I’m against the idea of “genius.” To me it’s like talking about “naturals” in sports, or speculation in a frat house about whether a woman is a “perfect ten.”
Of course true outlier talent exists: Mozart in one category, Usain Bolt in another. But in virtually all human endeavor, the relevant question (according to me) is not how much raw ability someone supposedly has. Rather it is where, along that person’s own range from lackluster to outstanding performance, he or she has the determination, patience, open-mindedness, character, curiosity — and, yes, opportunity — to end up.
Because I think that almost anyone is capable of better work than he or she is usually called on to deliver, I think that talk about “genius” or “naturals” mis-places the emphasis. It directs attention toward something we can’t really measure and is not within any individual’s control, namely theoretical levels of talent, and away from what matters more and what we can encourage: actual performance and achievement, day by day and over the years.
Therefore I never call the MacArthur grants “the genius awards” and dislike references to them as such. (By dislike I mean, fingernails-on-blackboard. I will say that Yoni Appelbaum gives a manful and effective defense of a certain kind of “genius” in a note today.) I view them instead as both recognitions, and encouragements: recognitions of exceptional work so far, and encouragements for even more.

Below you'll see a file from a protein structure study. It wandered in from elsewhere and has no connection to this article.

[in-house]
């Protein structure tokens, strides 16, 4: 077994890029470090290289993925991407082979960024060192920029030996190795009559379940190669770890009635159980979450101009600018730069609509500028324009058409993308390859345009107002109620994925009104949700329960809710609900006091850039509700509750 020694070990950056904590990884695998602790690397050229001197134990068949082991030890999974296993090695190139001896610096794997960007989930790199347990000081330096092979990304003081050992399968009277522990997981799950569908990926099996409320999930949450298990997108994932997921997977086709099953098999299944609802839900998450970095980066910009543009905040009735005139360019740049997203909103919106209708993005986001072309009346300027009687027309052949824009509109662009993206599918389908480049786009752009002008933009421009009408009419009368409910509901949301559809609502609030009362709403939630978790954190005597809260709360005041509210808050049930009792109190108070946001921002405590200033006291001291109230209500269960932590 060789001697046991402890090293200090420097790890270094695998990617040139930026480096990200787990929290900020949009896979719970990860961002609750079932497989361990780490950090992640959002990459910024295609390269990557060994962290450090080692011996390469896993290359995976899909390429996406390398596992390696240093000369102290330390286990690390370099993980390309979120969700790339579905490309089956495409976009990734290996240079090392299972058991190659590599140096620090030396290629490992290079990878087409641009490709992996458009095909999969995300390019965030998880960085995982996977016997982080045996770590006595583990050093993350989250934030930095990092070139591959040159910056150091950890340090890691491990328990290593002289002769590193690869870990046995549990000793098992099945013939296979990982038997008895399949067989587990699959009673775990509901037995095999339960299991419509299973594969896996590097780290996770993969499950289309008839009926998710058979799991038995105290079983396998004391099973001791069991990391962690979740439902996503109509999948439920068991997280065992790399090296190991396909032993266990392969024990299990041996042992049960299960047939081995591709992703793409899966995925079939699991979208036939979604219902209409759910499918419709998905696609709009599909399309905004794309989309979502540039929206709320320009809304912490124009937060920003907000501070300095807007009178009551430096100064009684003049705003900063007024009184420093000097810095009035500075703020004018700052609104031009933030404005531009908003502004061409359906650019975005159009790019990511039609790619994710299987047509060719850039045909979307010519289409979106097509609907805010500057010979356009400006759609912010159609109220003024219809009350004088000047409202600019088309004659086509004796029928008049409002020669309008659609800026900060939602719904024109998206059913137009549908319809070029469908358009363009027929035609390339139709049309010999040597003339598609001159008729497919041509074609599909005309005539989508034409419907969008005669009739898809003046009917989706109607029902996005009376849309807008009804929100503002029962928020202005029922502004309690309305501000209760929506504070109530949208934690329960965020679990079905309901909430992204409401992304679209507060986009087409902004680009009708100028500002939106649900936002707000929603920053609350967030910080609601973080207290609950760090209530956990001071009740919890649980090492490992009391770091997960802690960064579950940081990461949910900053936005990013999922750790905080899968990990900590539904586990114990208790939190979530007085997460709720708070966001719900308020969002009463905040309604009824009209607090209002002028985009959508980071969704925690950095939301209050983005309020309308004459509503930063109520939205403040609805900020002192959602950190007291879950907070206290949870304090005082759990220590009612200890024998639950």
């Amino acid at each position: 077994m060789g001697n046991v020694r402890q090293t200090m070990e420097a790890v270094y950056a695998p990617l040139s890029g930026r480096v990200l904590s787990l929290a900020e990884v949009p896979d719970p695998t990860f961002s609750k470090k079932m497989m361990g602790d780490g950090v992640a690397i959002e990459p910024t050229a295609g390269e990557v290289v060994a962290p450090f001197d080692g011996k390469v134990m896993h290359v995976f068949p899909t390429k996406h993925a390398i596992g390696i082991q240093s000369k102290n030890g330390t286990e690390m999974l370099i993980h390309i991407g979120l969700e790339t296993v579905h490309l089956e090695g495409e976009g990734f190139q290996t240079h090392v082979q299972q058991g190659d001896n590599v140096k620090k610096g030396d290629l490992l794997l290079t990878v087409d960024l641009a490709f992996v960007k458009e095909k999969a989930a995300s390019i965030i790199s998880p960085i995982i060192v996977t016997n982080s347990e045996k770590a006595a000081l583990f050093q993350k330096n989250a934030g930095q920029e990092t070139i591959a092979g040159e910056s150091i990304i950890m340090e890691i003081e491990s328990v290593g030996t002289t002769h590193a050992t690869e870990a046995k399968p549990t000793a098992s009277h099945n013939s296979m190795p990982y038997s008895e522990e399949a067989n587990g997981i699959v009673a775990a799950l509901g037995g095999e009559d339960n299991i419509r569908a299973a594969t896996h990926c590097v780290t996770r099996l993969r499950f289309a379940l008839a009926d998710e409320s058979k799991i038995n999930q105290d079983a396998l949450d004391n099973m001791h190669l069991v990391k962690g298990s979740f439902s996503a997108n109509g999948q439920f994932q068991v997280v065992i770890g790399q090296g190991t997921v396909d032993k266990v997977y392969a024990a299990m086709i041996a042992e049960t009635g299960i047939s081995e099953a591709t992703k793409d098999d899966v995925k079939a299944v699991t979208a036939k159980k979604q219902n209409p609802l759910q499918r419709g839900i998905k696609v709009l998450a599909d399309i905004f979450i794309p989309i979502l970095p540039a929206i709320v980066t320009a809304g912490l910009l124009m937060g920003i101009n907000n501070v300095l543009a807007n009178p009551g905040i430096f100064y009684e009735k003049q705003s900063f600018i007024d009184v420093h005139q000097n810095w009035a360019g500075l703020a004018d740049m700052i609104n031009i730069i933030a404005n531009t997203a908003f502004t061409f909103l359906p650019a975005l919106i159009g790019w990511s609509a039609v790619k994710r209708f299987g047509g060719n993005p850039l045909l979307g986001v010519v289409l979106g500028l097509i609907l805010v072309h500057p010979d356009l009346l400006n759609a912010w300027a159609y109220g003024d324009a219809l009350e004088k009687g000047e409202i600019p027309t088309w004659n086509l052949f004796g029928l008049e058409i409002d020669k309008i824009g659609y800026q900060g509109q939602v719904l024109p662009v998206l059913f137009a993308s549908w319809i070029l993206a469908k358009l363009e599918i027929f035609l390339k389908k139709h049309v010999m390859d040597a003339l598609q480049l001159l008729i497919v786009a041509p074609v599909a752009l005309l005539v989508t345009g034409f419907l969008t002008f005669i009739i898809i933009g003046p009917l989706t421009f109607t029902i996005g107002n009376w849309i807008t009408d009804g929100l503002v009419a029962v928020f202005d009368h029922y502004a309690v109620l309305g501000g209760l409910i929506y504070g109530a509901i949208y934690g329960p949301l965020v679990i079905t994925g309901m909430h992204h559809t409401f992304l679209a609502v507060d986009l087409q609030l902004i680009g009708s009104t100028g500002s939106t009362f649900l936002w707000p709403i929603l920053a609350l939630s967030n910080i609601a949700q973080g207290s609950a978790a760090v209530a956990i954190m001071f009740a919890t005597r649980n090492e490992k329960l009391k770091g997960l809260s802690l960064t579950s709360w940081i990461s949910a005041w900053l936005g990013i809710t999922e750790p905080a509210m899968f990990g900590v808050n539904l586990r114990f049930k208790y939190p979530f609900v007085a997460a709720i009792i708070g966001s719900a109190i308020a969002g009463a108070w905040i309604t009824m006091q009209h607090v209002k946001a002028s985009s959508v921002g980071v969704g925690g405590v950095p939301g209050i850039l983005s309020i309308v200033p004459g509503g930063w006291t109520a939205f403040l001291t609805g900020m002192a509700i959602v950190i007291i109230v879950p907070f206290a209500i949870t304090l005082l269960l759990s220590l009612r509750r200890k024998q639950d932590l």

In those two important senses — recognizing achievements to date, and offering material and emotional encouragement for even more to come — the MacArthur team could not have done better than with their choice of our wonderful Atlantic friend and colleague Ta-Nehisi Coates as one of the latest group of winners. His achievement is extraordinary, and his potential is unlimited.
I’m sure this news seems more exciting than the usual MacArthur slate because it includes someone from our small, close professional family. But I think the qualities Yoni Appelbaum so clearly explains about Ta-Nehisi’s work — his absolute honesty with readers in both an intellectual and an emotional sense, the big-heartedness that extends to a big-mindedness as he wrestles with issues, his fearlessness — make a public far beyond our little family feel personally connected with his life, thoughts, and journey.
It would lessen those traits to call them “genius,” and is beside the point anyway. They represent literary and intellectual ambition of a very high order, and that is what so many people are delighted to see MacArthur recognizing.
After grinding out these earnest thoughts over shaky wifi while on a train, I see that Jeffrey Goldberg and Ta-Nehisi have done a comic riff on the “genius award” theme. Maybe between their making fun of it, and my tut-tutting about it, we can start edging it into boiled-frog territory.
Call it what we will, this is a great and deserved honor for Ta-Nehisi. Congratulations to him and the other winners.